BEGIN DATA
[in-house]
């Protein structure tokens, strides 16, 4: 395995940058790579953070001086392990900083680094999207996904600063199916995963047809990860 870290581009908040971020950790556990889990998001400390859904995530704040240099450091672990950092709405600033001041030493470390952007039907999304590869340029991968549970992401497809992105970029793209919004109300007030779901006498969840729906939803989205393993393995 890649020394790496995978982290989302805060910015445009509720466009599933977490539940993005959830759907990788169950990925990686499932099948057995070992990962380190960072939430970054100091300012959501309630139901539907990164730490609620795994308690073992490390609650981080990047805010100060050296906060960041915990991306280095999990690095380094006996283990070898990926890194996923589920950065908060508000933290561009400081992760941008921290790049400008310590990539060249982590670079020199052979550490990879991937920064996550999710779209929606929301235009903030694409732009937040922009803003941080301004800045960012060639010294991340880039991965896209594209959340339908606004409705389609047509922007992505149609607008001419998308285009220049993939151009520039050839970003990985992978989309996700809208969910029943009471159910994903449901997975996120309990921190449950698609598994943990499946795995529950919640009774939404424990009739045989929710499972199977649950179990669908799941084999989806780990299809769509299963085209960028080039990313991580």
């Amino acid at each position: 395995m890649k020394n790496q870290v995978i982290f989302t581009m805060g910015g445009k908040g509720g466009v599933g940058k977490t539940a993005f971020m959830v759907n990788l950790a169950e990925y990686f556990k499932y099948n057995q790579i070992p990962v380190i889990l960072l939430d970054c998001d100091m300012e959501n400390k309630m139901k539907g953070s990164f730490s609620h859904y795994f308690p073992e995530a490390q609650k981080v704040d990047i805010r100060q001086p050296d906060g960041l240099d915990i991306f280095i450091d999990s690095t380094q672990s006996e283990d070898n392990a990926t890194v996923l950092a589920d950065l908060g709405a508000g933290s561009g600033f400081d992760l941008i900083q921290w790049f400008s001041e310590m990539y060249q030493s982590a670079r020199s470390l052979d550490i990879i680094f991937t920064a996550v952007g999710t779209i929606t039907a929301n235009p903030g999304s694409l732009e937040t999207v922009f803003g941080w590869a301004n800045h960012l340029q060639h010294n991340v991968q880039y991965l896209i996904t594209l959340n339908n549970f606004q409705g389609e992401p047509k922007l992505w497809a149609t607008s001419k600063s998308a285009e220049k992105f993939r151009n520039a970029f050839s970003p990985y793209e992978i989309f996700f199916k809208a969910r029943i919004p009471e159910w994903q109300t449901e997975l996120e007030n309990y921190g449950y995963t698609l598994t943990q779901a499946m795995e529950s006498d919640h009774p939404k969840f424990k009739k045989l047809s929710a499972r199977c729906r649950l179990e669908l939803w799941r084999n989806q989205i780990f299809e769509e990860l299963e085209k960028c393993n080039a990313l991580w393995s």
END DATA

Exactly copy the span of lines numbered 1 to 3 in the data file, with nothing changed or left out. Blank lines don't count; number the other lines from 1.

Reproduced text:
[in-house]
């Protein structure tokens, strides 16, 4: 395995940058790579953070001086392990900083680094999207996904600063199916995963047809990860 870290581009908040971020950790556990889990998001400390859904995530704040240099450091672990950092709405600033001041030493470390952007039907999304590869340029991968549970992401497809992105970029793209919004109300007030779901006498969840729906939803989205393993393995 890649020394790496995978982290989302805060910015445009509720466009599933977490539940993005959830759907990788169950990925990686499932099948057995070992990962380190960072939430970054100091300012959501309630139901539907990164730490609620795994308690073992490390609650981080990047805010100060050296906060960041915990991306280095999990690095380094006996283990070898990926890194996923589920950065908060508000933290561009400081992760941008921290790049400008310590990539060249982590670079020199052979550490990879991937920064996550999710779209929606929301235009903030694409732009937040922009803003941080301004800045960012060639010294991340880039991965896209594209959340339908606004409705389609047509922007992505149609607008001419998308285009220049993939151009520039050839970003990985992978989309996700809208969910029943009471159910994903449901997975996120309990921190449950698609598994943990499946795995529950919640009774939404424990009739045989929710499972199977649950179990669908799941084999989806780990299809769509299963085209960028080039990313991580």
């Amino acid at each position: 395995m890649k020394n790496q870290v995978i982290f989302t581009m805060g910015g445009k908040g509720g466009v599933g940058k977490t539940a993005f971020m959830v759907n990788l950790a169950e990925y990686f556990k499932y099948n057995q790579i070992p990962v380190i889990l960072l939430d970054c998001d100091m300012e959501n400390k309630m139901k539907g953070s990164f730490s609620h859904y795994f308690p073992e995530a490390q609650k981080v704040d990047i805010r100060q001086p050296d906060g960041l240099d915990i991306f280095i450091d999990s690095t380094q672990s006996e283990d070898n392990a990926t890194v996923l950092a589920d950065l908060g709405a508000g933290s561009g600033f400081d992760l941008i900083q921290w790049f400008s001041e310590m990539y060249q030493s982590a670079r020199s470390l052979d550490i990879i680094f991937t920064a996550v952007g999710t779209i929606t039907a929301n235009p903030g999304s694409l732009e937040t999207v922009f803003g941080w590869a301004n800045h960012l340029q060639h010294n991340v991968q880039y991965l896209i996904t594209l959340n339908n549970f606004q409705g389609e992401p047509k922007l992505w497809a149609t607008s001419k600063s998308a285009e220049k992105f993939r151009n520039a970029f050839s970003p990985y793209e992978i989309f996700f199916k809208a969910r029943i919004p009471e159910w994903q109300t449901e997975l996120e007030n309990y921190g449950y995963t698609l598994t943990q779901a499946m795995e529950s006498d919640h009774p939404k969840f424990k009739k045989l047809s929710a499972r199977c729906r649950l179990e669908l939803w799941r084999n989806q989205i780990f299809e769509e990860l299963e085209k960028c393993n080039a990313l991580w393995s």